Green Flash at Sunrise at Cape Sounion, Greece

February 05, 2010

Sounion green flash

Photographer: Elias Chasiotis
Summary Author: Elias Chasiotis; Jim Foster

The photo above showing a green flash detaching from the solar disk was captured at sunrise near the ancient Temple of Poseidon at Cape Sounion, Greece. At sunrise or sunset, a greenish colored flash or ray may appear as the upper rim of the solar disk breaks the horizon. I was on a hill when I snapped this picture, more than a mile away from the temple. This is a mock mirage type of flash, which results from a temperature inversion at the surface – in this case relatively cold air above warmer water.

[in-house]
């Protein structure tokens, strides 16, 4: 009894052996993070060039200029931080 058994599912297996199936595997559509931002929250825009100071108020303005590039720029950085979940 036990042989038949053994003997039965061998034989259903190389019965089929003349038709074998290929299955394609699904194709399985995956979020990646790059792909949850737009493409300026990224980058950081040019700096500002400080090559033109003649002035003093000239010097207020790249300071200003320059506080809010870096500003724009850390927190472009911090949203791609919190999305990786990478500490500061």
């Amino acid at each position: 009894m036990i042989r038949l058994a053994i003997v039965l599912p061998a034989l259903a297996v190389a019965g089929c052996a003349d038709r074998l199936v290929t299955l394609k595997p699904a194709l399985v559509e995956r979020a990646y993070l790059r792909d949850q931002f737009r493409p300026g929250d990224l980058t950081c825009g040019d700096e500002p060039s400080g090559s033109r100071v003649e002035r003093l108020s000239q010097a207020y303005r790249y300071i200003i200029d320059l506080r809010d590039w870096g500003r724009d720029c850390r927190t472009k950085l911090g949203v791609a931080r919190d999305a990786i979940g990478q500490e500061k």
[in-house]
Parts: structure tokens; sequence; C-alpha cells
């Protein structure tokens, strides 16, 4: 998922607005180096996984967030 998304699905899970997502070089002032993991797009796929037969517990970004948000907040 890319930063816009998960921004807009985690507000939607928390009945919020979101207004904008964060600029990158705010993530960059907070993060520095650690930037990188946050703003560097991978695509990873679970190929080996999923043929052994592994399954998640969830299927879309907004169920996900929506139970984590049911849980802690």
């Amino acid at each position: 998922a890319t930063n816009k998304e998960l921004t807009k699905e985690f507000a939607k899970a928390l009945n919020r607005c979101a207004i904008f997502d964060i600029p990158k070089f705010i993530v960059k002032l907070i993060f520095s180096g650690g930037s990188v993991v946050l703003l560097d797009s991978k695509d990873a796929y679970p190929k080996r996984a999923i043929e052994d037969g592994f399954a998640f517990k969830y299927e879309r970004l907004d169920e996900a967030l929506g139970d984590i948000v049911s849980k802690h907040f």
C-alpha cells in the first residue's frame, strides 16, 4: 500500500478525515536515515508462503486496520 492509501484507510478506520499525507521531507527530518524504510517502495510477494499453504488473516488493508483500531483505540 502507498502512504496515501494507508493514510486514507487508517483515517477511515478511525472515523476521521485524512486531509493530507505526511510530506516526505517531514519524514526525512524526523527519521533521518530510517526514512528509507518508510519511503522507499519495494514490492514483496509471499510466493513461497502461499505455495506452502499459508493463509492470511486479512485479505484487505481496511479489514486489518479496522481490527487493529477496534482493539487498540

To best see green flashes, it’s recommended that you look at sunset rather than sunrise. At sunset, unlike at sunrise, you can see the Sun going down and so you don’t have to guess just where the Sun contacts  the horizon. You’ll have better success if you use binoculars, a small telescope or a camera with a telescopic lens. It’s more difficult to observe this phenomenon with the unaided eye since the human eye can detect the flash but not really resolve it. Also, look during summer when the Sun sets less abruptly. Photo taken on December 26, 2009 at 7:46 a.m. EET. Alway use caution when looking toward the Sun!
Photo details: Canon EF 70-200 camera; F2.8 lens; 2x converter; exposure of 1/160.

Cape Sounion coordinates: 37.650058, 24.024466

Earth Observatory image – Greece